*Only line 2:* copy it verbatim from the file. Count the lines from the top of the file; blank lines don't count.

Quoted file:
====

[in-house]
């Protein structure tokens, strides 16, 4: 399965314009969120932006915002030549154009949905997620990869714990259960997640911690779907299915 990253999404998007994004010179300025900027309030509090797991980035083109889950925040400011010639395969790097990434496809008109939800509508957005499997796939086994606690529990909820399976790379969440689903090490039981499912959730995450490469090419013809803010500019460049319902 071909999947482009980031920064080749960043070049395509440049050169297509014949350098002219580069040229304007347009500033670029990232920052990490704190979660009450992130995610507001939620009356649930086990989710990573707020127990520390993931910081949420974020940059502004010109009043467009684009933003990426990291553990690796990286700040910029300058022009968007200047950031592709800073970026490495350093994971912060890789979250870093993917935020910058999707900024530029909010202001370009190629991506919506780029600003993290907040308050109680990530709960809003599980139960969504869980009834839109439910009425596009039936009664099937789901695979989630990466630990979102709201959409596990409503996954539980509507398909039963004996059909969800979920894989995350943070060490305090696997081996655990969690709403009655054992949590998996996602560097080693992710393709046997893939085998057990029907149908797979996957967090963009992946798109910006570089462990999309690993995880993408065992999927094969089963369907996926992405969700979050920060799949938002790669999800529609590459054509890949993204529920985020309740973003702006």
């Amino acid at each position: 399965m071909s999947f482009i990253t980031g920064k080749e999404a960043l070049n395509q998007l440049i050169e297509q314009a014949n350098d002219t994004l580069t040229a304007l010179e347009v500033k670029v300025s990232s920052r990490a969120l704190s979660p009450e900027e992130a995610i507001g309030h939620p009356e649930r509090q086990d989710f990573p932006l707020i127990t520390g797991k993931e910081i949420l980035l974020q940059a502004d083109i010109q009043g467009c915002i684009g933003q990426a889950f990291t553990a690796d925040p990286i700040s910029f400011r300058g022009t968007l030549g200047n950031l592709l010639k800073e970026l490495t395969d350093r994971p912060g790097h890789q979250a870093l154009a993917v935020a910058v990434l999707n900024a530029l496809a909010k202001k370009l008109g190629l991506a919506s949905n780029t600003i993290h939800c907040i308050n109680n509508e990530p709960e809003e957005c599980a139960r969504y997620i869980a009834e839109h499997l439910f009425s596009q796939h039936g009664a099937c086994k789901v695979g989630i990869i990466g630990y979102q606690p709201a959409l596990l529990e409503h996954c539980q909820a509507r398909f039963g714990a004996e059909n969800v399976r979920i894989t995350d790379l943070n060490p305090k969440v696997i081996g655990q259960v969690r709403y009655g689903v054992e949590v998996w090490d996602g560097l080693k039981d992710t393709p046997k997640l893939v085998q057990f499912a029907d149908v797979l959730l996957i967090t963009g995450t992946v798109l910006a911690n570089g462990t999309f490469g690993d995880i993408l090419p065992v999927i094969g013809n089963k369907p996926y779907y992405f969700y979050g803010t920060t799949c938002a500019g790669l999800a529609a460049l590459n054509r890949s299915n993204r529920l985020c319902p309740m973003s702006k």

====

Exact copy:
């Protein structure tokens, strides 16, 4: 399965314009969120932006915002030549154009949905997620990869714990259960997640911690779907299915 990253999404998007994004010179300025900027309030509090797991980035083109889950925040400011010639395969790097990434496809008109939800509508957005499997796939086994606690529990909820399976790379969440689903090490039981499912959730995450490469090419013809803010500019460049319902 071909999947482009980031920064080749960043070049395509440049050169297509014949350098002219580069040229304007347009500033670029990232920052990490704190979660009450992130995610507001939620009356649930086990989710990573707020127990520390993931910081949420974020940059502004010109009043467009684009933003990426990291553990690796990286700040910029300058022009968007200047950031592709800073970026490495350093994971912060890789979250870093993917935020910058999707900024530029909010202001370009190629991506919506780029600003993290907040308050109680990530709960809003599980139960969504869980009834839109439910009425596009039936009664099937789901695979989630990466630990979102709201959409596990409503996954539980509507398909039963004996059909969800979920894989995350943070060490305090696997081996655990969690709403009655054992949590998996996602560097080693992710393709046997893939085998057990029907149908797979996957967090963009992946798109910006570089462990999309690993995880993408065992999927094969089963369907996926992405969700979050920060799949938002790669999800529609590459054509890949993204529920985020309740973003702006």